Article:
Leo Hunt: I actually haven’t seen either of those movies, but maybe my idea of the Devil being a lawyer comes from there. It’s quite difficult to track down where some of these tropes begin. I suppose I just felt like the Devil needed to be this handsome figure with enormous charisma. When I physically describe Mr Berkley I’m actually describing a photograph of a bearded George Clooney. Of course this charming lawyer persona is just his mask, and if you read the whole trilogy you’ll discover his inhuman, monstrous side in the later books.
GNoH: Personally I think YA horror in the UK is really in the doldrums, apart from William Hussey and a few others, there doesn’t seem to be much new stuff around. What do you think? Is there a renaissance around the corner?
Leo Hunt: I don’t read a great deal of YA so I’ll have to defer to your judgement on this one. If there is a lack of YA horror fiction, it might be because teenagers who like the genre have plenty of adult horror fiction to read which is perfectly accessible in terms of how it’s written. I know when I was 15 I mostly read adult horror novels. They’re more gory than I’m allowed to be and they often have lots of sex in them as well, which is a pretty appealing prospect at that age. If there’s a dearth of new material that might be part of the problem. That said, I think genres can always experience revivals, although I have to admit I’m moving away from horror myself with my new work, so if there is a YA horror renaissance coming to the UK I probably won’t be part of it.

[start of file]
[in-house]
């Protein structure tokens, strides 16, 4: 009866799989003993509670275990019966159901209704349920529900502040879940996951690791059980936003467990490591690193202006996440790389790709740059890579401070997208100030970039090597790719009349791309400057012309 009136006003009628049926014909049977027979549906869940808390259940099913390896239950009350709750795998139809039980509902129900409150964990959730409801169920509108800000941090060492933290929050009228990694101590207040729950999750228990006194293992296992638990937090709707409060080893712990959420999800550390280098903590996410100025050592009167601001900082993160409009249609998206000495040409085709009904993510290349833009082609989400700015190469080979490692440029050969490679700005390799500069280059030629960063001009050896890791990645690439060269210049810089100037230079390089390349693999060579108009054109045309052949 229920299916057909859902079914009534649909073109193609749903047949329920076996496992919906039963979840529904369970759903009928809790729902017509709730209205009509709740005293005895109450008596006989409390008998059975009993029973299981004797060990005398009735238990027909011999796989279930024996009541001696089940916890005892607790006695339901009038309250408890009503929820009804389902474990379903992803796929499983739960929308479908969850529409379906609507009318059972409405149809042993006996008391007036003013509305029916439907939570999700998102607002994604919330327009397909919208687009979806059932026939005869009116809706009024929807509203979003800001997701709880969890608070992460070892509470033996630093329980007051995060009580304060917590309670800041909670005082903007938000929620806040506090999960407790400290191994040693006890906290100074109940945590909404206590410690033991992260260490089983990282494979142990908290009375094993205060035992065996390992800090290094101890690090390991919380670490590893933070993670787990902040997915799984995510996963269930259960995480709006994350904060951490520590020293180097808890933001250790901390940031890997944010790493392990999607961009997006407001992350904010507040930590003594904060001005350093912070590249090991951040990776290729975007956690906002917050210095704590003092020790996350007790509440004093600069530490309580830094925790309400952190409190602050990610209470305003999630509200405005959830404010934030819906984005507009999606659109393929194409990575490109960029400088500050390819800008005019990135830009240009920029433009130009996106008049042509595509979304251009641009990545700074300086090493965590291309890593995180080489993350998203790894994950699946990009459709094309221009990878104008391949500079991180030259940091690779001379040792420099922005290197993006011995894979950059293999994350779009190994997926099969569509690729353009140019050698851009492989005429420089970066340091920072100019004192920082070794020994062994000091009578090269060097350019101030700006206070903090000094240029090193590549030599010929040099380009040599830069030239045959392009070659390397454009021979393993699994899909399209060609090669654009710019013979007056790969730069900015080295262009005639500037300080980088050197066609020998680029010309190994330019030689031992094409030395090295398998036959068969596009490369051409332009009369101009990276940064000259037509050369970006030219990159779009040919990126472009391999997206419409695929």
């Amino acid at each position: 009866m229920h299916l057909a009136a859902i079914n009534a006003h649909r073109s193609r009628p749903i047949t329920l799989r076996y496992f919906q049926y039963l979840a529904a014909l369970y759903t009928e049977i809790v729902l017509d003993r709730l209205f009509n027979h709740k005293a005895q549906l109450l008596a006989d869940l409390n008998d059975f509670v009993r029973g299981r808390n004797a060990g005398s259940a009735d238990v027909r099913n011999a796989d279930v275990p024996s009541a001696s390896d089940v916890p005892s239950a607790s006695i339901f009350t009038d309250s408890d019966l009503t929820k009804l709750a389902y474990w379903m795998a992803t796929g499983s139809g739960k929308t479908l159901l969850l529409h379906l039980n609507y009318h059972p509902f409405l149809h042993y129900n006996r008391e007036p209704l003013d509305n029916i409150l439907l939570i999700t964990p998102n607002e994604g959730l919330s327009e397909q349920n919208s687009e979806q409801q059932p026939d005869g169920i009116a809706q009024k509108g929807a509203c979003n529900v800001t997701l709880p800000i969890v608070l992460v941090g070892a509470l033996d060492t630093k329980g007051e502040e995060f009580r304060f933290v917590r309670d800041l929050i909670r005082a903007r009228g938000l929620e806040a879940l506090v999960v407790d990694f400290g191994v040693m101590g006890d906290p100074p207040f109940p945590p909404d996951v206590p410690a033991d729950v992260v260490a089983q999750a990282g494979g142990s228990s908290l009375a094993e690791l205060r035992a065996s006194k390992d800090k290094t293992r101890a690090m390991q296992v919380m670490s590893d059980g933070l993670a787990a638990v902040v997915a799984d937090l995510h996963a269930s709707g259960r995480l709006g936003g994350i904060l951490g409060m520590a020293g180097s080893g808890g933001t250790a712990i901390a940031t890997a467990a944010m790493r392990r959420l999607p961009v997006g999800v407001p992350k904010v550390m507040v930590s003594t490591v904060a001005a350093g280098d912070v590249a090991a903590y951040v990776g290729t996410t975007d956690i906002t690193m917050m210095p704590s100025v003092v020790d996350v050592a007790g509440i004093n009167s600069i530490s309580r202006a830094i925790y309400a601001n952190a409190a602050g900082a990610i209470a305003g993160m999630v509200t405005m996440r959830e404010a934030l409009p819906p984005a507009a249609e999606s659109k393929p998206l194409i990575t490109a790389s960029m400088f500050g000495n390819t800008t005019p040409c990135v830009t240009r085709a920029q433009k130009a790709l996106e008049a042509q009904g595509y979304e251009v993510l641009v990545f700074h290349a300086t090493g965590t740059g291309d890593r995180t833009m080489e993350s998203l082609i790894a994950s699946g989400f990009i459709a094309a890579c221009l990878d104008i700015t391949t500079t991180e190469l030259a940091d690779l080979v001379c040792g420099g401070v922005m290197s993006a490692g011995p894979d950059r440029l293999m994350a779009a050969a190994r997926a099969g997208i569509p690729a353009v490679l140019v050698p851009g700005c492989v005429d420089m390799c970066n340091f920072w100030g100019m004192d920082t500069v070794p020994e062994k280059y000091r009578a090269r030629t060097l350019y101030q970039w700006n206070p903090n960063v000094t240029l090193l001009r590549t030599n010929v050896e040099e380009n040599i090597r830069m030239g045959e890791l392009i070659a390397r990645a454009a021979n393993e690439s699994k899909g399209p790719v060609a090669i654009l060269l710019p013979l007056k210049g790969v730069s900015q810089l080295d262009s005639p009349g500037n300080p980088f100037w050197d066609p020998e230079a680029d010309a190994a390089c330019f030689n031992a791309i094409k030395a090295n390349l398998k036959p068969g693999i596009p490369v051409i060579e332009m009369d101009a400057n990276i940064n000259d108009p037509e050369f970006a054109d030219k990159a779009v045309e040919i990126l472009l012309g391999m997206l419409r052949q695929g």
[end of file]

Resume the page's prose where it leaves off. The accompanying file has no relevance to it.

GNoH: Do you have a particular daily routine for your writing?
Leo Hunt: I wish! I’m incredibly lazy and disorganised. The writing happens when it happens. I give aspiring authors lectures about self discipline and hard work and it’s really me I’m talking to. I don’t take my own advice.
GNoH: Have the novels seen any success abroad?
Leo Hunt: They’ve been published in foreign editions in America, Germany, Portugal, and Thailand. I don’t know that they’ve had any significant sales in those countries; that said, having an international reach is very humbling even if it’s a small one. I’ve had letters from young readers in places like the Philippines, Hong Kong, and South Africa, all of which seem like another planet compared to rainy old Northumberland where I set these books.
GNoH: What or whom have been the biggest influences on your writing outside of horror?
Novelist and editor Sol Stein wrote a book called Stein on Writing, which was a huge influence for me as I turned 18 and started getting more serious about storytelling and crafting prose. He taught me how to look for ‘bad’ writing and what to catch in your own paragraphs. He has his own prejudices and of course art is subjective but I think that book gave me a solid grounding in how to edit my own work and know what to cut.
GNoH: If you could erase one YA literature cliché what would it be?
Leo Hunt: The love triangle. We all know which one the protagonist will end up with. And I don’t think you should resolve that kind of plot line by having the werewolf character fall in love with a newborn baby, while we’re on the subject.